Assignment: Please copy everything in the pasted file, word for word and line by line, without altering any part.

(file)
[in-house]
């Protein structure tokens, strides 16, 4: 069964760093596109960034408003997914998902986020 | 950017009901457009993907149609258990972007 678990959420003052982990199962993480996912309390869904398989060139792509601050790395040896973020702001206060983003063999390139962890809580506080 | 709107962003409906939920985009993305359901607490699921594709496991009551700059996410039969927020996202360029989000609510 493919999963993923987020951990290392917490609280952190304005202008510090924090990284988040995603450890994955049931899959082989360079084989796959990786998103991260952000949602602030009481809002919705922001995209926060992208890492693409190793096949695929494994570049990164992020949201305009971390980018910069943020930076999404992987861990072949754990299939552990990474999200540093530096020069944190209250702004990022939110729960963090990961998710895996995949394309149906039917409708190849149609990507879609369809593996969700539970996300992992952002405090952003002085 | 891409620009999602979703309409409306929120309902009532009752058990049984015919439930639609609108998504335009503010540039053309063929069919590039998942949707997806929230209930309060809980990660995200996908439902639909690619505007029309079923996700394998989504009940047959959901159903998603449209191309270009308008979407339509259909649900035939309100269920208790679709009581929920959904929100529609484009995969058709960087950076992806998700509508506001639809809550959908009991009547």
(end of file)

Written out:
[in-house]
């Protein structure tokens, strides 16, 4: 069964760093596109960034408003997914998902986020 | 950017009901457009993907149609258990972007 678990959420003052982990199962993480996912309390869904398989060139792509601050790395040896973020702001206060983003063999390139962890809580506080 | 709107962003409906939920985009993305359901607490699921594709496991009551700059996410039969927020996202360029989000609510 493919999963993923987020951990290392917490609280952190304005202008510090924090990284988040995603450890994955049931899959082989360079084989796959990786998103991260952000949602602030009481809002919705922001995209926060992208890492693409190793096949695929494994570049990164992020949201305009971390980018910069943020930076999404992987861990072949754990299939552990990474999200540093530096020069944190209250702004990022939110729960963090990961998710895996995949394309149906039917409708190849149609990507879609369809593996969700539970996300992992952002405090952003002085 | 891409620009999602979703309409409306929120309902009532009752058990049984015919439930639609609108998504335009503010540039053309063929069919590039998942949707997806929230209930309060809980990660995200996908439902639909690619505007029309079923996700394998989504009940047959959901159903998603449209191309270009308008979407339509259909649900035939309100269920208790679709009581929920959904929100529609484009995969058709960087950076992806998700509508506001639809809550959908009991009547």